Facts Frozen Out: Network News and Global Warming
Table of Contents:
No Room for Scientific Debate
Out of the 48 stories during the study period, most (39) simply assumed that science supports warming theories. Only seven stories mentioned that many scientists are skeptical of global warming. Of these seven stories, only two brought up the actual arguments of skeptical climate scientists. (The remaining two stories were about scientific efforts to measure the earth's warming; they neither assumed science supports warming theories, nor mentioned arguments against such theories.)
ABC's Peter Jennings has been the most adamant in claiming that the scientific debate is over. On the April 5, 1995 World News Tonight, Jennings argued that "it would only take a small increase in the world's overall temperature to change life as we know it" and that there was "new evidence that man may be turning up the thermostat." On the November 30, 1995 broadcast, Jennings announced, "2,500 scientists from around the world have finally agreed with one another and are convinced that burning oil and coal is causing the world's temperatures to rise, which may bring with it environmental disaster." On January 4, 1996, Jennings stated as fact that "the earth is getting warmer all the time, in part because the United States has not been practicing what it has been preaching." On the October 1, 1997 broadcast, he claimed that pollution "has already changed the world's climate" and that "if man doesn't stop tampering with the environment, the change in climate could well lead to a world in which we have a very unpredictable future." And then on October 22, 1997, Jennings told World News Tonight viewers that "the overwhelming majority of scientists now agree [climate change] is being caused by man." NBC's Brian Williams, on the August 11, 1997 Nightly News, concurred. "Just about everywhere you look these days there is wild weather to be found," Williams reported. "Just tonight a wild storm swept through Denver with heavy flooding rains, high winds and lots of damaging hail. Some experts are wondering whether or not this kind of thing is related to global warming." CNN's Leon Harris, on the July 24, 1997 World Today, chimed in that President Clinton had met with scientists who "supported the President's assertion that global warming is no longer a theory but a fact."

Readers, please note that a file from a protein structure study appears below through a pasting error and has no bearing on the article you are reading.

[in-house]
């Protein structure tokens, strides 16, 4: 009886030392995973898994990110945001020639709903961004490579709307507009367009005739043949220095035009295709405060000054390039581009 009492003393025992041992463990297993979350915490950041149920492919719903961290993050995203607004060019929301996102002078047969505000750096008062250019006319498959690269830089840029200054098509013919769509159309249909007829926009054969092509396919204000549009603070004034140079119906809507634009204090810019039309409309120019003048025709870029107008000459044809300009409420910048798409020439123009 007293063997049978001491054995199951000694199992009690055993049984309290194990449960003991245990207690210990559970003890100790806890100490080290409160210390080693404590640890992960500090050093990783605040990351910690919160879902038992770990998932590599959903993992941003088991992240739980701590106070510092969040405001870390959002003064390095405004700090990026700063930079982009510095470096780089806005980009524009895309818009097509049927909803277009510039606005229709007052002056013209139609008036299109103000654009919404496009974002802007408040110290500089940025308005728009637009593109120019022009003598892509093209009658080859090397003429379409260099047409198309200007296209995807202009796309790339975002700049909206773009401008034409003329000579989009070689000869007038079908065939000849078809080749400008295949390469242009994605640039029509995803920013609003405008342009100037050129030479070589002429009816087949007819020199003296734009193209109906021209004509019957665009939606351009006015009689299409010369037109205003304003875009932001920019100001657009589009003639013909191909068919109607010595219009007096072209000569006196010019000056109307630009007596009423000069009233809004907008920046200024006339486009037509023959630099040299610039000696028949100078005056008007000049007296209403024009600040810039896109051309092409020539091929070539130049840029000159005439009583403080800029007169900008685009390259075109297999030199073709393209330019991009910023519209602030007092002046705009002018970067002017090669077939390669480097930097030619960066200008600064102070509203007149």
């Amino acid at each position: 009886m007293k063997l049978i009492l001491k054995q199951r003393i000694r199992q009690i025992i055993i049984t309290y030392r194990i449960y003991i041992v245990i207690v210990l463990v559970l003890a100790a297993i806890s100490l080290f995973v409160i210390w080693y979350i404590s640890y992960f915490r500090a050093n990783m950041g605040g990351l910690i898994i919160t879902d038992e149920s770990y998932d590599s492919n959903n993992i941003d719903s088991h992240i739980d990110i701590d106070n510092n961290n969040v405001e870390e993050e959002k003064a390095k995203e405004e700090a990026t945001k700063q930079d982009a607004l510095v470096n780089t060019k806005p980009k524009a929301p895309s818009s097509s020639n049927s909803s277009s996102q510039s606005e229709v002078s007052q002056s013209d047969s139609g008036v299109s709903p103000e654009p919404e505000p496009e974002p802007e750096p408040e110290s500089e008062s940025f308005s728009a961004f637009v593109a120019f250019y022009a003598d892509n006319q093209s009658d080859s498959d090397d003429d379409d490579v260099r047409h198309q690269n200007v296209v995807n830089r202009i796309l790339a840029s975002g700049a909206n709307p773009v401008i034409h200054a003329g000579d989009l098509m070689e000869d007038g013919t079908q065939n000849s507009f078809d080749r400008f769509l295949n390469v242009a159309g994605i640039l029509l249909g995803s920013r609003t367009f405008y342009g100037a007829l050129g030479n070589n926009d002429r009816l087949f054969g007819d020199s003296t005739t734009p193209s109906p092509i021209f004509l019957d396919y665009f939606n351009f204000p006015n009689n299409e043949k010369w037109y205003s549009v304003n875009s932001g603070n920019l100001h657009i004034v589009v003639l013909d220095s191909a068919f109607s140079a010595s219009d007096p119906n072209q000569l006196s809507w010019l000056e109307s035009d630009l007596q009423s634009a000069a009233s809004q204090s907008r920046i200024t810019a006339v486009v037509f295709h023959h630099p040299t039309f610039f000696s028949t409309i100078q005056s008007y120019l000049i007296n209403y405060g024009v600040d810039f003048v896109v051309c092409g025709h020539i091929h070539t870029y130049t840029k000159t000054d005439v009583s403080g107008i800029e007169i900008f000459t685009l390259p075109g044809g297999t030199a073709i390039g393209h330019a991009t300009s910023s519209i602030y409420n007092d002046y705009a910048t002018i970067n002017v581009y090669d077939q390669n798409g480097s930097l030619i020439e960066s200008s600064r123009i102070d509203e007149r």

Others were a bit more balanced. "The earth does seem to be heating," reported NBC's Robert Hager on the April 7, 1997 Nightly News, "some think because of pollution, others say it's just cyclical." And although CNN's Cammy McCormick, on the October 6, 1997 World Today, said that "most [scientists] will tell you that the earth is heating up and people are partly to blame," she pointed out that "some climate scientists say they're not convinced about global warming." None of these reports mentioned that nearly 100 climate scientists signed the 1996 Leipzig Declaration, expressing doubts about the validity of computer-driven global warming forecasts. And about those 2,500 scientists Jennings mentioned, S. Fred Singer, professor of environmental sciences at the University of Virginia, wrote in the July 25 Wall Street Journal: "If one were to add up all of the contributors and reviewers listed in the three [Intergovernmental Panel on Climate Change] reports published in 1996, one would count about 2,100. The great majority of these are not conversant with the intricacies of atmospheric physics, although some may know a lot about forestry, fisheries or agriculture. Most are social scientists -- or just policy experts and government functionaries. Every country seems to be represented -- from Albania to Zimbabwe -- though many are not exactly at the forefront of research. The list even includes known skeptics of global warming -- much to their personal and professional chagrin."
According to Dr. Singer, "Even some IPCC scientists, in the report itself or in a May 16 Science article headlined 'Greenhouse Forecasting Still Cloudy,' have expressed doubts about the validity of computer models and about the main IPCC conclusion, that 'the balance of evidence suggests a discernible human influence on global climate' -- whatever that ambiguous phrase may mean." He also pointed out that most of the warming over the past hundred years occurred before 1940, even though there were more carbon dioxide emissions after World War II, and that "weather satellite observations, independently backed by data from balloon-borne source sensors, have shown no global warming whatsoever in the past 20 years." All of which leads Richard Lindzen, professor of meteorology at the Massachusetts Institute of Technology, to conclude: "A decade of focus on global warming and billions of dollars of research funds have still failed to establish that global warming is a significant problem." Dr. Singer and Dr. Lindzen aren't alone. Polls from groups as diverse as Greenpeace and Citizens for a Sound Economy show that most climate scientists remain skeptical of claims that the warming of the 20th century has been a result of greenhouse gas emissions. This skepticism rarely makes it into news reports.